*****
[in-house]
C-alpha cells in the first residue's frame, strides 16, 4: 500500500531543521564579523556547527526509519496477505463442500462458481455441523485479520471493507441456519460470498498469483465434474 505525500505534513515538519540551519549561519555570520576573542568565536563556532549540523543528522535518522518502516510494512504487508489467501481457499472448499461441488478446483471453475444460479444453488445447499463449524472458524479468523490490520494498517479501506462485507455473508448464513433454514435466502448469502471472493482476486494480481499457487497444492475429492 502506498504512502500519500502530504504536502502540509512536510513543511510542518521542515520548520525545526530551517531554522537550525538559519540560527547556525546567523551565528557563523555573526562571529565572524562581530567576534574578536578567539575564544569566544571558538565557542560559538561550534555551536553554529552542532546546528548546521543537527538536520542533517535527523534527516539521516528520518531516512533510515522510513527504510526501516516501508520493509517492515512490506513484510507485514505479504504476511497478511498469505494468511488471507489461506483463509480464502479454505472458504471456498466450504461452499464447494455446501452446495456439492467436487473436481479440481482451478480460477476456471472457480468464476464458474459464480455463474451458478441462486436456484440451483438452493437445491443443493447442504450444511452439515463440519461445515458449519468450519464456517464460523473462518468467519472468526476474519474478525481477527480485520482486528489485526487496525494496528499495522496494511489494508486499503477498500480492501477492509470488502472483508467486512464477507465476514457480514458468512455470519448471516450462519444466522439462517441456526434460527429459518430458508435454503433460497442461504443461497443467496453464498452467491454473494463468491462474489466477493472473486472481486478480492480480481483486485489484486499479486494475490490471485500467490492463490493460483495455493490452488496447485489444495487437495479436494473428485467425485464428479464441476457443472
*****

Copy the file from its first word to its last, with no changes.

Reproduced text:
[in-house]
C-alpha cells in the first residue's frame, strides 16, 4: 500500500531543521564579523556547527526509519496477505463442500462458481455441523485479520471493507441456519460470498498469483465434474 505525500505534513515538519540551519549561519555570520576573542568565536563556532549540523543528522535518522518502516510494512504487508489467501481457499472448499461441488478446483471453475444460479444453488445447499463449524472458524479468523490490520494498517479501506462485507455473508448464513433454514435466502448469502471472493482476486494480481499457487497444492475429492 502506498504512502500519500502530504504536502502540509512536510513543511510542518521542515520548520525545526530551517531554522537550525538559519540560527547556525546567523551565528557563523555573526562571529565572524562581530567576534574578536578567539575564544569566544571558538565557542560559538561550534555551536553554529552542532546546528548546521543537527538536520542533517535527523534527516539521516528520518531516512533510515522510513527504510526501516516501508520493509517492515512490506513484510507485514505479504504476511497478511498469505494468511488471507489461506483463509480464502479454505472458504471456498466450504461452499464447494455446501452446495456439492467436487473436481479440481482451478480460477476456471472457480468464476464458474459464480455463474451458478441462486436456484440451483438452493437445491443443493447442504450444511452439515463440519461445515458449519468450519464456517464460523473462518468467519472468526476474519474478525481477527480485520482486528489485526487496525494496528499495522496494511489494508486499503477498500480492501477492509470488502472483508467486512464477507465476514457480514458468512455470519448471516450462519444466522439462517441456526434460527429459518430458508435454503433460497442461504443461497443467496453464498452467491454473494463468491462474489466477493472473486472481486478480492480480481483486485489484486499479486494475490490471485500467490492463490493460483495455493490452488496447485489444495487437495479436494473428485467425485464428479464441476457443472